Archive for February, 2008

Photograph #4

February 29, 2008

Untitled, Lost Hills, CA, 2008
Untitled, Lost Hills, CA, 2008

To request the above photograph:

Send an email (Subject: Photograph #4) to horses [at] horsesthink.com with your name and address.

If you are the fourth person to respond after the posting, you will receive the photograph in the mail.

* This photograph is no longer available.

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Florian Maier-Aichen

February 28, 2008

Florian Maier-Aichen, Untitled (Long Beach), 2004
Florian Maier-Aichen, Untitled (Long Beach), 2004

Speaking of Florian Maier-Aichen, I just realized that there is an interview and slideshow up on Aperture’s website. It’s from last year but worth the read if you missed out on it before.

Read it here.

Photographing The Idea

February 28, 2008

… or should I say photographing the execution of an idea or something like that.

Christopher Williams, Cutaway model Switar 25mm f1.4 AR. Glass, wood and brass. Douglas M. Parker Studio, Glendale, California, November, 17, 2007 - November 30, 2007
Christopher Williams, Cutaway model Switar 25mm f1.4 AR. Glass, wood and brass. Douglas M. Parker Studio, Glendale, California, November, 17, 2007 – November 30, 2007

I saw the current Christopher Williams exhibition at David Zwirner last week and was quite intrigued by many of the photographs on display. I’m not exactly sure what he is trying to say or do all the time but one can’t deny the beauty and curiosity that his photographs seem to offer. The above photograph is part of a larger group depicting dissections of various photographic apparatus. I was curious about how Williams went about making these particular images and asked the lady behind the desk. I was told that Williams hires one specialist to dissect the apparatus and then hires a professional photographer to do the photography. As one can see from the titles, Williams isn’t hiding this fact, the images were made at the studio of one Douglas M. Parker in Glendale, California.

Of course I was surprised to find this out about his work. I guess one way he “gets away” with it is because he’s an “artist” and not just a photographer if you get what I mean. I don’t think it makes the work less interesting to me but it does lead me to think of him as just an “idea” artist, executing his ideas using the medium of photography.

Anne Collier, Crying (2005)
Anne Collier, Crying (2005)

After seeing that exhibition I went over to see the Anne Collier show (now closed) at Anton Kern Gallery. I’m obviously not the only one struck by the similarities between the two artists. Shane makes reference to their similarities but also adds Roe Ethridge into the the mix. I completely see that connection but Ethridge to me seems less deliberate in choosing his subject matter and comes across as more of a searcher/seeker of images, while Williams and Collier both seem to make their images with preconceived ideas or concepts in mind.

Carol Bove, Das Energi, 2005-2006
Carol Bove, Das Energi, 2005-2006

Where as Collier seems to be dealing in a sort of nostalgia and questions of representation not unlike that of Carol Bove (not a photographer), Williams seems firmly rooted in the past via cold and clinical reproductions and constructed realities.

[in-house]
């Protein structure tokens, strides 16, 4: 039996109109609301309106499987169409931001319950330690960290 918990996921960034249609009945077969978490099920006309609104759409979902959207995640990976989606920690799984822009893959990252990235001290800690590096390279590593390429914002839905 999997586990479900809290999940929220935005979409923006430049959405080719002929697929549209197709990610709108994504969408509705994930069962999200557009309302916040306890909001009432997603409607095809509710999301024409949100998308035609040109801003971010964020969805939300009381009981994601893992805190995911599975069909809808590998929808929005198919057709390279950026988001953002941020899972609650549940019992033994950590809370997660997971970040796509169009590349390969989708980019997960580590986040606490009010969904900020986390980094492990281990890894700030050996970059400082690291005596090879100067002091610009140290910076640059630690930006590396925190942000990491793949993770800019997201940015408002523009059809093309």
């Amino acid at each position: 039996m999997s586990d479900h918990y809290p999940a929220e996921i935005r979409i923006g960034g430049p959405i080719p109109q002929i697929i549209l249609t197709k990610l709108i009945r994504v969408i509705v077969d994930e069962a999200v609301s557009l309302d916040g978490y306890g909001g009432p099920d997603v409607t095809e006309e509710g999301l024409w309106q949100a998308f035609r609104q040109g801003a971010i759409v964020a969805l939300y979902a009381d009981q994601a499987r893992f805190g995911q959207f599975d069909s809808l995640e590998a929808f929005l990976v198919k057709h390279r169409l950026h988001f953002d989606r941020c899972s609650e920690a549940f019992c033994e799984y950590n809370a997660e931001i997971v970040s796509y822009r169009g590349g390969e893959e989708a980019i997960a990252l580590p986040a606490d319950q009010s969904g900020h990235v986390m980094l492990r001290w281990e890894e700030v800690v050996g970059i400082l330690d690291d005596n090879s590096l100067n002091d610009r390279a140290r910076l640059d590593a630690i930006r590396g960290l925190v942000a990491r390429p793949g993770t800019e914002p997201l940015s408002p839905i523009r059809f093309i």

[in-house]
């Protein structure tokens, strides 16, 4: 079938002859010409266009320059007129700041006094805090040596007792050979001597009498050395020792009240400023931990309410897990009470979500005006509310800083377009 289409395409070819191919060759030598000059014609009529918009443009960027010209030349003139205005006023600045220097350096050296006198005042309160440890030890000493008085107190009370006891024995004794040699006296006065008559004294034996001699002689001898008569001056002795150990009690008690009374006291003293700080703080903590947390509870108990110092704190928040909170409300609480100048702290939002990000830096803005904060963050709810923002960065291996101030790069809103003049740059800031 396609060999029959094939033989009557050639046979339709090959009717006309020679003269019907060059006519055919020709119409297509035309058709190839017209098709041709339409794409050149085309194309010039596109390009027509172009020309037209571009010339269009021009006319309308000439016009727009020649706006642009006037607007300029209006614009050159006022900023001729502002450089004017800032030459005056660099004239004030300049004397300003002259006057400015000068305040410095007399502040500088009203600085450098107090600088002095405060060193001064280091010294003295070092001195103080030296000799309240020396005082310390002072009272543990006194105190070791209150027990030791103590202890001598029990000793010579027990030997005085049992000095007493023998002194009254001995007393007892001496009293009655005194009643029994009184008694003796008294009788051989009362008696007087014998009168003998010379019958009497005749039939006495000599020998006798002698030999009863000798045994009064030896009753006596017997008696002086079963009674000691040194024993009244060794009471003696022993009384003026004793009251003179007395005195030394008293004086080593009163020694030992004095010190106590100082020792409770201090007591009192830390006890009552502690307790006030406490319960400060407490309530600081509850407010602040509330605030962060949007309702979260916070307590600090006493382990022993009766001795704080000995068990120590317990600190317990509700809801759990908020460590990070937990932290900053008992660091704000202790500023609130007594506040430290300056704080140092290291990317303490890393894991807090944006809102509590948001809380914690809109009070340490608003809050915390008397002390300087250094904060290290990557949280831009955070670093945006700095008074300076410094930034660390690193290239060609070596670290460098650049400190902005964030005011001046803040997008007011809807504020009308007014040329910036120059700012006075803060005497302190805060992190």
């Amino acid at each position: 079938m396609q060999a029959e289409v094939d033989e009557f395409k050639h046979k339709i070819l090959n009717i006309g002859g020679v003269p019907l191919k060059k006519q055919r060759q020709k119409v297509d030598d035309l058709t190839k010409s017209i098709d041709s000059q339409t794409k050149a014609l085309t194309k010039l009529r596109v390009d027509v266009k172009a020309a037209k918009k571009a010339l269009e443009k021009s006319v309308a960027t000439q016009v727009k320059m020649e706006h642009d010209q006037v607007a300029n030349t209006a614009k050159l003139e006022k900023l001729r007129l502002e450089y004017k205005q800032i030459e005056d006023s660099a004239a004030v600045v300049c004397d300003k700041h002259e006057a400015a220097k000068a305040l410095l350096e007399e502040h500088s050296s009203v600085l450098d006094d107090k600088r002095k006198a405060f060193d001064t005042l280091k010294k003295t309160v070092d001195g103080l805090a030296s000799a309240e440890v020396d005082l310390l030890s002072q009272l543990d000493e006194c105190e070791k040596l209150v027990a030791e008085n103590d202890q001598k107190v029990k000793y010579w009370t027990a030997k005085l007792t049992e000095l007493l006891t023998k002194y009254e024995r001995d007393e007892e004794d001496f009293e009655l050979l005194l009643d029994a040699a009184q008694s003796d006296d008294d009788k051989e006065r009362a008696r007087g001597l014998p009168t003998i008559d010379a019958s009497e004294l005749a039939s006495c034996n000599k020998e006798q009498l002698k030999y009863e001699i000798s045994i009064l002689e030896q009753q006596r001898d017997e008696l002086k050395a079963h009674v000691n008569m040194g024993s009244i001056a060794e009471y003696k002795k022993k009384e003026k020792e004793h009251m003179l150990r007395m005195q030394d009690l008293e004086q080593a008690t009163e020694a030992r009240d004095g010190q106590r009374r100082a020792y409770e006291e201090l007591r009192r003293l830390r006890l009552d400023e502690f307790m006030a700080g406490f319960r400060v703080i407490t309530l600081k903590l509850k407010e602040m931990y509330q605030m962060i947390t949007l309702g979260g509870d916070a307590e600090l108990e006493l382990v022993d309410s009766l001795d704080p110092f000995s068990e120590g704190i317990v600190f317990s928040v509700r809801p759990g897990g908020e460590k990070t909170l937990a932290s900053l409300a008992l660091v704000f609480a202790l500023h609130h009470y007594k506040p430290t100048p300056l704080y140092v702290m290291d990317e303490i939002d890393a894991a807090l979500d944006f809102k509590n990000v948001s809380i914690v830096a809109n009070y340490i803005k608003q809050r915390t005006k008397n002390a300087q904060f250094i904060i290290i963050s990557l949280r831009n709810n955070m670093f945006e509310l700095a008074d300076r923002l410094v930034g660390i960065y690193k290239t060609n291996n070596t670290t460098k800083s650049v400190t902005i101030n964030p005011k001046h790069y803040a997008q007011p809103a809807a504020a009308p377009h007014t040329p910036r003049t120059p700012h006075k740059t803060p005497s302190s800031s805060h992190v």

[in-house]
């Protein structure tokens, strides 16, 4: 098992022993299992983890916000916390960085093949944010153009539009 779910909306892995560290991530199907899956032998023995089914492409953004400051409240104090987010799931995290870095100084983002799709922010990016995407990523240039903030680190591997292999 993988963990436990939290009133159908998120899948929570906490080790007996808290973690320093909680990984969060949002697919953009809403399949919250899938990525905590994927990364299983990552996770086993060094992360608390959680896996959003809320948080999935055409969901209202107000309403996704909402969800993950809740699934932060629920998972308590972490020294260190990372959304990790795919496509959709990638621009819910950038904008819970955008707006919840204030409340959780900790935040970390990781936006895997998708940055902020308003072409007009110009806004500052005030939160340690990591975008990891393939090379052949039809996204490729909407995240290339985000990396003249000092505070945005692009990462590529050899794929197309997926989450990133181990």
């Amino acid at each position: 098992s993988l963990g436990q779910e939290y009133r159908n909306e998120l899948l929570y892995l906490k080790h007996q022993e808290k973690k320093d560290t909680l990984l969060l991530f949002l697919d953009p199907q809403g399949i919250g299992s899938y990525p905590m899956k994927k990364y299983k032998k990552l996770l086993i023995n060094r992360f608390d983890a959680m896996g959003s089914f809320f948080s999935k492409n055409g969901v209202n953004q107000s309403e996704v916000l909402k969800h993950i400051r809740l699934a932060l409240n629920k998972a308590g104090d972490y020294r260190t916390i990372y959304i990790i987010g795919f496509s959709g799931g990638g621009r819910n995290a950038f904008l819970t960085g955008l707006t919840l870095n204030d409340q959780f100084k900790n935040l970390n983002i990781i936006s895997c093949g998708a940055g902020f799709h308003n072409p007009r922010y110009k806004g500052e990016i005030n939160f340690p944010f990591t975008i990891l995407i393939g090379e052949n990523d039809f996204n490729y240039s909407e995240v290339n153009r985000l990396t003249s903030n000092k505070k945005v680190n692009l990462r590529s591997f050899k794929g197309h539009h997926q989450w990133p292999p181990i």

Florian Maier-Aichen, Fan
Florian Maier-Aichen, Fan

With Williams work I’m also reminded of some images by Florian Maier-Aichen of broken objects, dissected objects and recreated logos.

As I said before, I’m not always sure what to make of these sorts of images, but they always seem to intrigue me and stand out somehow. They seem to question many ideas of representation and photography that should interest anyone making images today.

Come to think of it, although still in school and “figuring” it all out, David La Spina’s recent work (both interesting and experimental) somehow fits in to all of this.

David La Spina, Building of Artifacts from History of the Earth
David La Spina, Building of Artifacts from History of the Earth

Getty Sold To Private Equity Firm

February 25, 2008

It’s official, Getty has been sold for approximately $2.4 Billion to Hellman & Friedman.

What they will do with it is anyone’s guess.

Read more about it.

Photograph #3

February 20, 2008

stray_dog1.jpg
Stray Dog, Palm Beach, Aruba, 2007

To request the above photograph:

Send an email (Subject: Photograph #3) to horses [at] horsesthink.com with your name and address.

If you are the third person to respond after the posting, you will receive the photograph in the mail.

* This photograph is no longer available.

Jurgen Teller – W Magazine

February 20, 2008

from Jurgen Teller’s Washington D.C., W Magazine
from Jurgen Teller’s Washington D.C., W Magazine

I’ve never been the biggest Jurgen Teller fan although it seems that most people tend to like his work a lot. I’ve seen gallery shows, museum exhibitions and magazine spreads, but usually I come away feeling unsatiated.

Of course he has made some pretty iconic images, those photographs of Sofia Coppola in the pool come to mind. If anything, it’s the magazine and advertising work that I find most compelling simply because he’s selling products with the pictures but barely acknowledging the product at all. It’s like reverse advertising or something. There is also something to say about Teller as a great graphic designer, his ads for Marc Jacobs have essentially the same layout over and over again.

Sofia Coppola for Marc Jacobs by Jurgen Teller
Sofia Coppola for Marc Jacobs by Jurgen Teller

The other night though I was looking at the February issue of W magazine and found myself entranced by a recent fashion story he did set in Washington DC. I had already seen the issue before and thought nothing of the photographs but all of a sudden they held an interest for me. Of course they are nothing new, but there is a sense of mystery about the images and the light is beautiful even when he is switching back and forth between available sunlight and obnoxious on-camera flash. It works.